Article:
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by Markus Zusak

Pub Date: March 1st, 2001
ISBN: 0-439-24188-X
Publisher: Scholastic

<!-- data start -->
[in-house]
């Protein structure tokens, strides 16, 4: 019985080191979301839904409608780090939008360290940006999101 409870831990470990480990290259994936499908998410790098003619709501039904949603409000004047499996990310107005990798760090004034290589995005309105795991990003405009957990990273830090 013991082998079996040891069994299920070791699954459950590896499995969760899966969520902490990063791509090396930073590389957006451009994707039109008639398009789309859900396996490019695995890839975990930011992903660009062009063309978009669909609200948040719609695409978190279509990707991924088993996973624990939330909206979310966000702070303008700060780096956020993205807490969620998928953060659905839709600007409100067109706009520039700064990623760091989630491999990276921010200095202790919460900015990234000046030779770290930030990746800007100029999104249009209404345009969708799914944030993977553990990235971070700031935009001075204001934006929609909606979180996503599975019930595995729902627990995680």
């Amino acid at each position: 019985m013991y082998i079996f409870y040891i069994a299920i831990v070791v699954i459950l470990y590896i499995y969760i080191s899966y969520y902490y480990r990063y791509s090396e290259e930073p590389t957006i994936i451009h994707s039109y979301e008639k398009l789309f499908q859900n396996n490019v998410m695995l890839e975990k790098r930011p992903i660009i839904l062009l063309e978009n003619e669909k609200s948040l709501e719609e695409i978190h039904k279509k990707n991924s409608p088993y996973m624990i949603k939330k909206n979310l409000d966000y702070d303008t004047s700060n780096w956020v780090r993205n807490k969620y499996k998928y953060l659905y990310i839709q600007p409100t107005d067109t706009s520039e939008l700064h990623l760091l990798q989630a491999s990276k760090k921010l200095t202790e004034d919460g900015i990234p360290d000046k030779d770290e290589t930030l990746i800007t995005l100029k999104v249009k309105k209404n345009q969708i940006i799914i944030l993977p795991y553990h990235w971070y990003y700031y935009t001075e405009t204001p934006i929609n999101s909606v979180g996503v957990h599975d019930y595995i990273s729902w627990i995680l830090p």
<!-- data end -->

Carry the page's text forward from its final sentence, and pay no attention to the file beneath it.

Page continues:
From Australia, Zusak debuts with an intense tale about boxing, brotherly solidarity, and searching for self-respect. The Wolfe family is on the skids, with Mr. Wolfe five months out of work, Mrs. Wolfe barely able to keep food on the table, older sister Sarah coming home drunk more and more often, and brothers Cameron and Ruben firmly tagged as troublemakers. When a schoolmate calls his sister a whore, Ruben reacts with such devastating speed and efficiency that a local racketeer makes a job offer. Soon Ruben and Cameron are both sneaking off every Sunday afternoon for low-paying and, needless to say, illegal prizefights in a grimy warehouse before bloodthirsty crowds. Though Cameron can give a good account of himself in the ring, he lacks Ruben's raw talent and ferocious concentration. But even as Ruben runs up a string of victories, he confesses to Cameron that he may know how to win, but not how to lose, not how to pick himself up off the floor and keep going the way Cameron and the rest of the Wolfes do. Ultimately, the brothers are forced to face each other in the ring, but Ruben, ever the brains of the outfit, finds a way to turn what might have been an ugly, divisive fight into a reaffirmation of love and respect. Zusak's eccentric language—a smell is "raucous," a pause "yawns through the air," a young woman has "eyes of sky"—gives Cameron's narrative a slightly offbeat air that suits the brothers' escapade: part lark, part a real effort (however misguided) to break from the unpromising path down which they seem to be going. The book closes on a rising note, with the brothers, and the whole Wolfe clan, closer than ever, showing real signs of regaining its feet. Engrossing. (Fiction. YA)